FORT SMITH -- Harold Mainer was standing at the stern of the light cruiser USS Helena docked at Pearl Harbor on the morning of Dec. 7, 1941, about to go ashore to celebrate a friend's birthday.
The 20-year-old first-class petty officer from Paris, Ark., watched as a bomb fell into the water, then two more hit the airfield at Ford Island. An airplane flying over the Helena nosed up and began to climb, revealing the Japanese Rising Sun emblem on the wing.
For Mainer, World War II had begun.
Today Mainer, 97, will be honored as a Pearl Harbor survivor at a ceremony at the Arkansas Inland Maritime Museum on the banks of the Arkansas River in North Little Rock.
Mainer will be reunited during the ceremony with the Hoga, a harbor tug that also saw action in the Pearl Harbor attack and the days after. The museum acquired the tug and is restoring it as a museum exhibit. The Hoga -- a Sioux word meaning fish -- will be opened to the public today for walk-through tours while restoration continues.
Mainer joined the Navy in October 1940 after spending two years with the Depression-era Civilian Conservation Corps at Cass in Franklin County. Although he had never seen an ocean, he had a practical reason for choosing the Navy over the Army.
"I wanted a clean bed and a hot meal," he said, chuckling.
He went through boot camp in San Diego and was assigned to the Helena, but he had to hitch a ride on the battleship USS West Virginia to catch up with the Helena at Pearl Harbor.
Mainer was a deckhand. His general quarters assignment, or battle station, was on the shell deck where he helped load projectiles into the guns of turret four in the back half of the ship.
That's where he ran immediately after the attack began, but the ship's 6-inch main cannons were useless against the aircraft because the guns could not be elevated high enough to shoot at the planes, Mainer said.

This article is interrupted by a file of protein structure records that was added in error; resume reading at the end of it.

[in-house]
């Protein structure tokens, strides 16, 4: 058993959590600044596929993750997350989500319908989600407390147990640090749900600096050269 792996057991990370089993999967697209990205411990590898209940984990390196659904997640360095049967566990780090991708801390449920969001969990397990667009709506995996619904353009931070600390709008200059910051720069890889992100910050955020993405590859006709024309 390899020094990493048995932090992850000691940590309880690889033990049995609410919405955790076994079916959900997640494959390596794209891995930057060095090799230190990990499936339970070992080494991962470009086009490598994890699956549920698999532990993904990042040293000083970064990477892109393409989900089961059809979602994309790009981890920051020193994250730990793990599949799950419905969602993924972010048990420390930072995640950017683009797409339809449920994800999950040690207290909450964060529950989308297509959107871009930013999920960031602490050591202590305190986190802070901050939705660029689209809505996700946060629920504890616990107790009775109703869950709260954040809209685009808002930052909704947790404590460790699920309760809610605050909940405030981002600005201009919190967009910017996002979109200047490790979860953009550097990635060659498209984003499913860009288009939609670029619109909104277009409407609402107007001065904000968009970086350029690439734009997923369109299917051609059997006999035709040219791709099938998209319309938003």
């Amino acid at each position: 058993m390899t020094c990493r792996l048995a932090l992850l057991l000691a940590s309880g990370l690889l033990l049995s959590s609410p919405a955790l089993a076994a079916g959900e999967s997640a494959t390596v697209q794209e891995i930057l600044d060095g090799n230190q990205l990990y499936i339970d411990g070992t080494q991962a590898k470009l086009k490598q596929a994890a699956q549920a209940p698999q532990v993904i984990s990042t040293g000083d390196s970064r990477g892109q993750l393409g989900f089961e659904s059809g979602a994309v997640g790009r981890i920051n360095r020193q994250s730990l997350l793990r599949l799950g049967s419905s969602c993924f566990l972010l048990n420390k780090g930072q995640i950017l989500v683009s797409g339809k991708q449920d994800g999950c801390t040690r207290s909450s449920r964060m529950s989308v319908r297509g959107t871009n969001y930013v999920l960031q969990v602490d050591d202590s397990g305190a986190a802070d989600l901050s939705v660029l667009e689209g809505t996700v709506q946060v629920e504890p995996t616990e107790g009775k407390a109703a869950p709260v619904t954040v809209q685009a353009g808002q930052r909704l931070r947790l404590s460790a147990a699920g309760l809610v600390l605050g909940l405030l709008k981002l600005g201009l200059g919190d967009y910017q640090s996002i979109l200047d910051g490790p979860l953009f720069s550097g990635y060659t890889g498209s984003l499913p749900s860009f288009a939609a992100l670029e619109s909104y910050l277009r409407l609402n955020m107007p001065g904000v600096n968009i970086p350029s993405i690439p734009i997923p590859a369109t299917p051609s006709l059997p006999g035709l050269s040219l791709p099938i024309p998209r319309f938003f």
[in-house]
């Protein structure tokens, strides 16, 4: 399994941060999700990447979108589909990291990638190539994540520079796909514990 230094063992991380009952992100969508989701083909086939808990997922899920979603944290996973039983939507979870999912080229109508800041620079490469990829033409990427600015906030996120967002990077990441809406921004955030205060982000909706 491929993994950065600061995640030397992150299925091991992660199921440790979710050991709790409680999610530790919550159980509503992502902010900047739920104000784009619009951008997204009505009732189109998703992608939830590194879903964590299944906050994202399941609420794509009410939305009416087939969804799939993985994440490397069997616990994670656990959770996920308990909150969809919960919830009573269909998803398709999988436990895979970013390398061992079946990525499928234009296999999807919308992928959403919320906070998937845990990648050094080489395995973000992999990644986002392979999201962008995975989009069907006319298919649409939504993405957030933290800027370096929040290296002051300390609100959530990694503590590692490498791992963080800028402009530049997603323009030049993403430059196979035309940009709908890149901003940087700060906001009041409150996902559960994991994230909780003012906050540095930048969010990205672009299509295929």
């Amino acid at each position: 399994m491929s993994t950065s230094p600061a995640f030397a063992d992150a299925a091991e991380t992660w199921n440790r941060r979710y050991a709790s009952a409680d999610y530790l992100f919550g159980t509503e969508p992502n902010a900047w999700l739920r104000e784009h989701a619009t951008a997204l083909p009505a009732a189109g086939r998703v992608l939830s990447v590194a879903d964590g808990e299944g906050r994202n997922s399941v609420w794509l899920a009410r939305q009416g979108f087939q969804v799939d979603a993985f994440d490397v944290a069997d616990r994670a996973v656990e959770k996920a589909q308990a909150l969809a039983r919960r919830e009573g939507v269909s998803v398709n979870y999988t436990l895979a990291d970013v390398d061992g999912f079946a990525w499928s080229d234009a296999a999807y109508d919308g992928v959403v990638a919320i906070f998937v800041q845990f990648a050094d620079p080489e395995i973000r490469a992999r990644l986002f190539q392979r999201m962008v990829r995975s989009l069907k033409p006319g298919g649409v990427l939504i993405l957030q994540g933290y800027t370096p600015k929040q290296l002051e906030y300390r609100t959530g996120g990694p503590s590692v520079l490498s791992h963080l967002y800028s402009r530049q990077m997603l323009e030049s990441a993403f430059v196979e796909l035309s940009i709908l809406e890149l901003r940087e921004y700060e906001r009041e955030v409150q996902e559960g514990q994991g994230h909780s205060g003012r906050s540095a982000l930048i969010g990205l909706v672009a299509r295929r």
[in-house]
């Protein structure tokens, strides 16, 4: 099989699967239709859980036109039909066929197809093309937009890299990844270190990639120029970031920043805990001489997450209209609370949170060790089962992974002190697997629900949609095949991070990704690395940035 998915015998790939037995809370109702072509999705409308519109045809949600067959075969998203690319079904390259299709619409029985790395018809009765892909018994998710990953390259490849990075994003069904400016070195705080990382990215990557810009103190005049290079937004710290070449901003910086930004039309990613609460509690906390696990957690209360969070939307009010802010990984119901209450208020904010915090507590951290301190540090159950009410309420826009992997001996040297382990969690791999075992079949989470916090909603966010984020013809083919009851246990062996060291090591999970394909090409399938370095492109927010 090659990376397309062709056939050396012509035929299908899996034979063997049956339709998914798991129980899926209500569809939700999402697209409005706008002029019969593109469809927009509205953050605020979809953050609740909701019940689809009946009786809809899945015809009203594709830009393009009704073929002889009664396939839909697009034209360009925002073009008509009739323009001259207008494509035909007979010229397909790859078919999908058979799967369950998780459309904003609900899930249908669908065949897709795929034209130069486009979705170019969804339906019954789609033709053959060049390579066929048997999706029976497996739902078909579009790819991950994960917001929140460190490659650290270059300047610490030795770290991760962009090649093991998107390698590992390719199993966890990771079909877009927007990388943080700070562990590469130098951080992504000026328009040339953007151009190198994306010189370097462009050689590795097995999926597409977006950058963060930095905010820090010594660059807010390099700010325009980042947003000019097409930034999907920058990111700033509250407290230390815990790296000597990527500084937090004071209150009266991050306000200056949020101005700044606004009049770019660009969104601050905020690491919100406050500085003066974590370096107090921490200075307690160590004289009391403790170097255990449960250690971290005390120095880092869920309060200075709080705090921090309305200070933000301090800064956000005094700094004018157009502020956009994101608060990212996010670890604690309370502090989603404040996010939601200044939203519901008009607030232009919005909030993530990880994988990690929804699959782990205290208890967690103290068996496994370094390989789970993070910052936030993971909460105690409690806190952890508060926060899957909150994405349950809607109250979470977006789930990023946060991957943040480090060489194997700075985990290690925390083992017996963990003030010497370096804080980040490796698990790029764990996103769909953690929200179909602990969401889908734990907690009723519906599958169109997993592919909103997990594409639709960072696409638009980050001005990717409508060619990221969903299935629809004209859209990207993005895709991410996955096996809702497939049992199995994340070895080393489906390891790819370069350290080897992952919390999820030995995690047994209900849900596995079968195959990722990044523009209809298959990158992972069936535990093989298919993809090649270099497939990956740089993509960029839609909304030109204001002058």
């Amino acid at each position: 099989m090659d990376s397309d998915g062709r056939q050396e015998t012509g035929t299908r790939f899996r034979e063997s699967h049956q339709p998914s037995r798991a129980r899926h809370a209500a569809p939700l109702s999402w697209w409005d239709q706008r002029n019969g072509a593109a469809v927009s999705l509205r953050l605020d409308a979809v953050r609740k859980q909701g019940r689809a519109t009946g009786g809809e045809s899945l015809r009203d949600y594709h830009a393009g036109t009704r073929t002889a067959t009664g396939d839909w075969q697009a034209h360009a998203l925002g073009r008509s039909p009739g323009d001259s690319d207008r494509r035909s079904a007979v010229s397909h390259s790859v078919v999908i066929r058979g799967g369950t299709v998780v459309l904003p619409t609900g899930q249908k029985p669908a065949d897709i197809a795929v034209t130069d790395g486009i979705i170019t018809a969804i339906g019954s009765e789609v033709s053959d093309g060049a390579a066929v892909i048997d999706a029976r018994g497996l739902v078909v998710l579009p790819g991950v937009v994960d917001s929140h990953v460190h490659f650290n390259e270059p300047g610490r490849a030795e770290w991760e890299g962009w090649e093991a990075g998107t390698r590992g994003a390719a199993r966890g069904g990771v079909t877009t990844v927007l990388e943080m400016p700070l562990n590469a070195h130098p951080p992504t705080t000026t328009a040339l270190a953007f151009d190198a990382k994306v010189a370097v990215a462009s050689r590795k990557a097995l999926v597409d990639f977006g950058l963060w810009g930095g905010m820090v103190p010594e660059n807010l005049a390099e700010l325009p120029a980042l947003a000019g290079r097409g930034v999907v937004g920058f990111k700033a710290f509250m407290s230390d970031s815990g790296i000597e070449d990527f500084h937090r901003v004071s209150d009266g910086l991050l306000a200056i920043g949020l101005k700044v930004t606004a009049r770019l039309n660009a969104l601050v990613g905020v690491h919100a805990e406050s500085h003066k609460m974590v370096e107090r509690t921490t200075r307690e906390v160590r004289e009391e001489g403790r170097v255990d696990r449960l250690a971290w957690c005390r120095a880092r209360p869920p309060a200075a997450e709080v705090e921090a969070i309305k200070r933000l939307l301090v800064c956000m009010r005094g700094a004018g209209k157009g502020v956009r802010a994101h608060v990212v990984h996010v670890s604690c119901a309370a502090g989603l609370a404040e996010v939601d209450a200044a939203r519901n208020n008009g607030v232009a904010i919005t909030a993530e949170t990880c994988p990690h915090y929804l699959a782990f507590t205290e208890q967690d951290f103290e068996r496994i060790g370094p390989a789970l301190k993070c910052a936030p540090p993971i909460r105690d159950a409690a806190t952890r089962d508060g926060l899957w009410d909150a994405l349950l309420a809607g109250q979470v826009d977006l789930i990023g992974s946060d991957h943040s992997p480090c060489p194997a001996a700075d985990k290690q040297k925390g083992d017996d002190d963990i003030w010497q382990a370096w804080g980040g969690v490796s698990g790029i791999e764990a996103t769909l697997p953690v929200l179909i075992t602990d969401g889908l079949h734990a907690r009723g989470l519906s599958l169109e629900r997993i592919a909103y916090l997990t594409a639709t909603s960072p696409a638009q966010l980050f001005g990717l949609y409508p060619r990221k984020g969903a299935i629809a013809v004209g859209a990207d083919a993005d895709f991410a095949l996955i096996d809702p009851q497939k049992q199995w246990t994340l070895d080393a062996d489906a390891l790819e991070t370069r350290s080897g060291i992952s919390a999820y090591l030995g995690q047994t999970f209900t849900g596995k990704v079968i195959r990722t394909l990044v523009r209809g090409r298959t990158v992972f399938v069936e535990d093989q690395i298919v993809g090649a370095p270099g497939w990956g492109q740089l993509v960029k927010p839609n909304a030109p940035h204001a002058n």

The turret captain sent him on deck to help spot aircraft, and when he arrived on deck, the petty officer handed him a hose and told him to wash blood off the deck. Mainer said he asked who the blood was from, and the petty officer told him to just clean it off.
As he sprayed down the deck, a shoe washed up to him. The shoe had a shine on it, and Mainer said he knew there was only one person on the ship who could shine a shoe like that.
"Quick as I saw the shoe, I knew it was John Pensyl [a gunners mate]," Mainer said. "So I grabbed Chuck [the petty officer] around the arm and said, 'That was John, wasn't it?' He said yes and now get busy and clean it up."
Pensyl had been killed by shrapnel that tore away the top of his body, Mainer said. He was one of 33 men on the Helena who died Dec. 7 or in the following days from wounds suffered in the attack. Another 67 were wounded, according to records.
There was no time to think about lost shipmates or the danger around him, he said. Training took over, and he did his job.
But he had time to take in the destruction around him. Mainer said he saw the USS Arizona explode across the harbor from the Helena and the USS Oklahoma capsize.
The Helena was hit by a torpedo during the attack. It was moored against a dock, and a minelayer, the USS Oglala, was tied up next to it. The torpedo went under the Oglala and exploded against the Helena in the engine room.
The Helena was in shallow water so it didn't have far to sink, Mainer said. But the concussion of the exploding torpedo knocked a hole in the wooden-hulled Oglala and the Oglala began to sink. Two tugs, one of them the Hoga, towed the Oglala away from the Helena so the Helena would not be pinned against the dock, Mainer said.